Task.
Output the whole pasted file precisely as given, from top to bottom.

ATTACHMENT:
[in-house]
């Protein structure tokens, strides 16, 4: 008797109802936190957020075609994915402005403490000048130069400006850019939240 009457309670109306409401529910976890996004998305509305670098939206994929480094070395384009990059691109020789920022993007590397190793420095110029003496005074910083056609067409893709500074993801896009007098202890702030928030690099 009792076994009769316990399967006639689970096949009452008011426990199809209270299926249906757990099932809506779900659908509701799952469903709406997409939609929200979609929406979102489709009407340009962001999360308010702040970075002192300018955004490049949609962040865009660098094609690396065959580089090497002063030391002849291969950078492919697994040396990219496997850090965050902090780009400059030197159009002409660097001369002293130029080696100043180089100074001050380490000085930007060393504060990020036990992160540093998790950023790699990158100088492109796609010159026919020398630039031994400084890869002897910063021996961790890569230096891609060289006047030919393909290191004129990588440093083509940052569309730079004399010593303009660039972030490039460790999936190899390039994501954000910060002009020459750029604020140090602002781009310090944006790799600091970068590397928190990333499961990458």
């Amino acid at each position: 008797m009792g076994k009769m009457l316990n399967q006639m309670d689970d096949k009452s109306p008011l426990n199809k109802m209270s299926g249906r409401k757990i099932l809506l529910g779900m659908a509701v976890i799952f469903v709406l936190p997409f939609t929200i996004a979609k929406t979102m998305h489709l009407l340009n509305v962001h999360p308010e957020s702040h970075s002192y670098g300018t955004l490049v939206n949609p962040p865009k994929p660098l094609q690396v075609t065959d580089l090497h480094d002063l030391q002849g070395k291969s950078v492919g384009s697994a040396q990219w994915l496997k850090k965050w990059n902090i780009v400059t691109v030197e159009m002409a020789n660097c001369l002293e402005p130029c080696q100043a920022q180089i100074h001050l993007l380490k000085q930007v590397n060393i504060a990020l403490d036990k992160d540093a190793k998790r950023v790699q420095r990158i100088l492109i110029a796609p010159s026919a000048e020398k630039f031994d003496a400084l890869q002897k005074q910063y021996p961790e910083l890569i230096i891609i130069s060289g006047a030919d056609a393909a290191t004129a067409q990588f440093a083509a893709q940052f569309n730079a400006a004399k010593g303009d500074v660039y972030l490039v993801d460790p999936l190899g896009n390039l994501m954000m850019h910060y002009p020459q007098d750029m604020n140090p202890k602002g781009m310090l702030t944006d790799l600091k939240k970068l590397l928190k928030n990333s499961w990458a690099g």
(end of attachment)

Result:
[in-house]
């Protein structure tokens, strides 16, 4: 008797109802936190957020075609994915402005403490000048130069400006850019939240 009457309670109306409401529910976890996004998305509305670098939206994929480094070395384009990059691109020789920022993007590397190793420095110029003496005074910083056609067409893709500074993801896009007098202890702030928030690099 009792076994009769316990399967006639689970096949009452008011426990199809209270299926249906757990099932809506779900659908509701799952469903709406997409939609929200979609929406979102489709009407340009962001999360308010702040970075002192300018955004490049949609962040865009660098094609690396065959580089090497002063030391002849291969950078492919697994040396990219496997850090965050902090780009400059030197159009002409660097001369002293130029080696100043180089100074001050380490000085930007060393504060990020036990992160540093998790950023790699990158100088492109796609010159026919020398630039031994400084890869002897910063021996961790890569230096891609060289006047030919393909290191004129990588440093083509940052569309730079004399010593303009660039972030490039460790999936190899390039994501954000910060002009020459750029604020140090602002781009310090944006790799600091970068590397928190990333499961990458």
């Amino acid at each position: 008797m009792g076994k009769m009457l316990n399967q006639m309670d689970d096949k009452s109306p008011l426990n199809k109802m209270s299926g249906r409401k757990i099932l809506l529910g779900m659908a509701v976890i799952f469903v709406l936190p997409f939609t929200i996004a979609k929406t979102m998305h489709l009407l340009n509305v962001h999360p308010e957020s702040h970075s002192y670098g300018t955004l490049v939206n949609p962040p865009k994929p660098l094609q690396v075609t065959d580089l090497h480094d002063l030391q002849g070395k291969s950078v492919g384009s697994a040396q990219w994915l496997k850090k965050w990059n902090i780009v400059t691109v030197e159009m002409a020789n660097c001369l002293e402005p130029c080696q100043a920022q180089i100074h001050l993007l380490k000085q930007v590397n060393i504060a990020l403490d036990k992160d540093a190793k998790r950023v790699q420095r990158i100088l492109i110029a796609p010159s026919a000048e020398k630039f031994d003496a400084l890869q002897k005074q910063y021996p961790e910083l890569i230096i891609i130069s060289g006047a030919d056609a393909a290191t004129a067409q990588f440093a083509a893709q940052f569309n730079a400006a004399k010593g303009d500074v660039y972030l490039v993801d460790p999936l190899g896009n390039l994501m954000m850019h910060y002009p020459q007098d750029m604020n140090p202890k602002g781009m310090l702030t944006d790799l600091k939240k970068l590397l928190k928030n990333s499961w990458a690099g």